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Pendulum angle problem

  1. Mar 28, 2007 #1
    1. The problem statement, all variables and given/known data
    1) A pendulum consists of a 2 kg stone swinging on a 4 m long string
    of negligible mass. The stone has a speed of 8 m/s when it passes its
    lowest point. a) What is the speed of the rock when it is at an angle of
    60 degrees to the vertical? b) What is the greatest angle with the vertical
    that the string will make during the stone's motion?


    2. Relevant equations
    Not really sure Just trying to do it with energy conservation..


    3. The attempt at a solution

    Well I figured out that at 60 degree's the height of the stone from the ground is 2m

    Thne I figured I should use E = k+mgy ...
    and came up with Einitial = (1/2)(2kg)(8m/s)^2 + (2kg)(-9.8m/s^2)(4m)

    Efinal = (1/2)(2kg)(v)^2 + (2kg)(-9.8m/s^2)(2m)


    Where to go Next... no clue
     
  2. jcsd
  3. Mar 28, 2007 #2

    Dick

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    "energy conservation". Set Einitial=Efinal and solve for v.
     
  4. Mar 28, 2007 #3

    Dick

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    Be careful about the sign and stuff on your gravitational terms though. It's mgh, where h is the height above the ground and there is no minus sign on the g.
     
  5. Mar 28, 2007 #4
    Really... can you tell me what that is derived from like ive seen deltaE = E final - E initial..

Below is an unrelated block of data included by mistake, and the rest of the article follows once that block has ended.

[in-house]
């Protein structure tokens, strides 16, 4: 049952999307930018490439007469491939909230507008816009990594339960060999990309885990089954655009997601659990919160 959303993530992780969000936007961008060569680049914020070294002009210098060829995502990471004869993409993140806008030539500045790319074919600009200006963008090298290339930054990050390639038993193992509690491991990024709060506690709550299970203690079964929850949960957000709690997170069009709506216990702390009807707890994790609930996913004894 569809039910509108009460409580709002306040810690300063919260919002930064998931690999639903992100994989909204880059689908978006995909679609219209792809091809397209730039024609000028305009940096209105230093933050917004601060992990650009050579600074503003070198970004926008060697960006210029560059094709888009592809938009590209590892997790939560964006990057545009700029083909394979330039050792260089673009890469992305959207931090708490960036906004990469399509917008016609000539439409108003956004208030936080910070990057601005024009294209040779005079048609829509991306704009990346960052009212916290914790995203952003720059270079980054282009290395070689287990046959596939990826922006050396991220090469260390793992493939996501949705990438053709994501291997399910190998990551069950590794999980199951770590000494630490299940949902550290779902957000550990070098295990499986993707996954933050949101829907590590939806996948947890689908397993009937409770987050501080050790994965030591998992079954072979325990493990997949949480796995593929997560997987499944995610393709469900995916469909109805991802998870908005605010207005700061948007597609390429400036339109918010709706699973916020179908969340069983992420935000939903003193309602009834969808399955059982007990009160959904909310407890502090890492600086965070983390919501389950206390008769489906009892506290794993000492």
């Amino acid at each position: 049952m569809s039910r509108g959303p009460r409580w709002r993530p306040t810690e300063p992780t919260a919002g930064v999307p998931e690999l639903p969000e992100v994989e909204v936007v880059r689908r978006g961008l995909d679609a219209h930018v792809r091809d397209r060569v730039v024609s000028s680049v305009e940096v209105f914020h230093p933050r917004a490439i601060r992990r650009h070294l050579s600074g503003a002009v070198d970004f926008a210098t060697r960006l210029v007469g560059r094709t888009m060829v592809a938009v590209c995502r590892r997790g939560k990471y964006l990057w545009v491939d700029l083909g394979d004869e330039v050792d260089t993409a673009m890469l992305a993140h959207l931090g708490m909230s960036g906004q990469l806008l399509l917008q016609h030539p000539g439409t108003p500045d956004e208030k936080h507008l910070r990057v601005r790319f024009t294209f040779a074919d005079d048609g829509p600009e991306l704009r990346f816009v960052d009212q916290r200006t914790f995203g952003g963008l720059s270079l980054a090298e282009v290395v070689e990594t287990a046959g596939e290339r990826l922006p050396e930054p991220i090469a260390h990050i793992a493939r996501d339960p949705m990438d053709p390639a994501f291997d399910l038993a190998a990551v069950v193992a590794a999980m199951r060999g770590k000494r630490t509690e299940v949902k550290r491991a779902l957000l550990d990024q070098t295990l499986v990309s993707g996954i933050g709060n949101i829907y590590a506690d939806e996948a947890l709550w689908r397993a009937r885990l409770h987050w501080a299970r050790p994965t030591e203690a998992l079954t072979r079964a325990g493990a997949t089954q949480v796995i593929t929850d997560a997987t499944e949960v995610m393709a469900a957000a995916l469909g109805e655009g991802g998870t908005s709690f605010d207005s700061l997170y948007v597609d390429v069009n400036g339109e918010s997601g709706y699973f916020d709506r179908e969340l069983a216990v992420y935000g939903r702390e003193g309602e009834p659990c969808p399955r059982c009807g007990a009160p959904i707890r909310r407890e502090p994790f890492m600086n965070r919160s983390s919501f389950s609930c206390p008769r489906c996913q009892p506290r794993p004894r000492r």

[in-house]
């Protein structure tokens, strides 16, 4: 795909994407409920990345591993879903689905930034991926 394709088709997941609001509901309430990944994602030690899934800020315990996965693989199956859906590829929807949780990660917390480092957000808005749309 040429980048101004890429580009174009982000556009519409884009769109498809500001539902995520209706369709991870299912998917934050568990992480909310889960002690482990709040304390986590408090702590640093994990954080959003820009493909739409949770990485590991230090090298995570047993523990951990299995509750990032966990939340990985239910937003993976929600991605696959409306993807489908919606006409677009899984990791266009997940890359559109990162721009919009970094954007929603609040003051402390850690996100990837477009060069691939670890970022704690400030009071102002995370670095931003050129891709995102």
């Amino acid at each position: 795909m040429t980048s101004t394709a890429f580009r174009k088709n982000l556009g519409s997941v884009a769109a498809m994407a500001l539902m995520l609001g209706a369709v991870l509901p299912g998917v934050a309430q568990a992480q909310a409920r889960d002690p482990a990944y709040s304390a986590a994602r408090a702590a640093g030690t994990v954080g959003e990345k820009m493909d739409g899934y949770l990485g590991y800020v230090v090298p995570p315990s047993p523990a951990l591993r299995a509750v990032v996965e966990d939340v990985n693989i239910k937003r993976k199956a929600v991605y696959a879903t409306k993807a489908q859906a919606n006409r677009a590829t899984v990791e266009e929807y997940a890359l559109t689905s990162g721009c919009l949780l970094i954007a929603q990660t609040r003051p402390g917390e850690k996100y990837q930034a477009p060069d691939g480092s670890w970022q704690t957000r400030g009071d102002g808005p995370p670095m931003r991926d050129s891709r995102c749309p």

6. Mar 28, 2007 #5

    Dick

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    There's no energy going into or out of the system. So deltaE=0. Right?
     
  7. Mar 28, 2007 #6
    Im getting v @ 60 degrees = sqrt(55.2) You?
     
  8. Mar 28, 2007 #7
    Okay for part B im going to assume that Einitial will remain the same... But Efinal will be = 0 + (2kg)(9.8m/s^2)(4m(1-cos(theta))
     
  9. Mar 28, 2007 #8
    Then again Im assuming I can set them equal to each other.. cause no energy is gained or lost. so That gives me 94.4 = (2kg)(9.8m/s^2)(4m(1-cos(theta))

    94.4 = 19.6(4m(1-cos(theta))

    94.4 = 78.4(1-cos(theta))

    .204081633 = -cos(theta)

    -.204081633 = cos(theta)

    cos^(-1)(-.2040816330) = theta
     
  10. Mar 28, 2007 #9
    im getting (theta) = 101.775744 degrees

    101.8 Degrees
     
  11. Mar 28, 2007 #10

    Dick

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    Sorry. No, I don't get that. Can you post details? And you didn't post part B either. So I don't know what you are working on.
     
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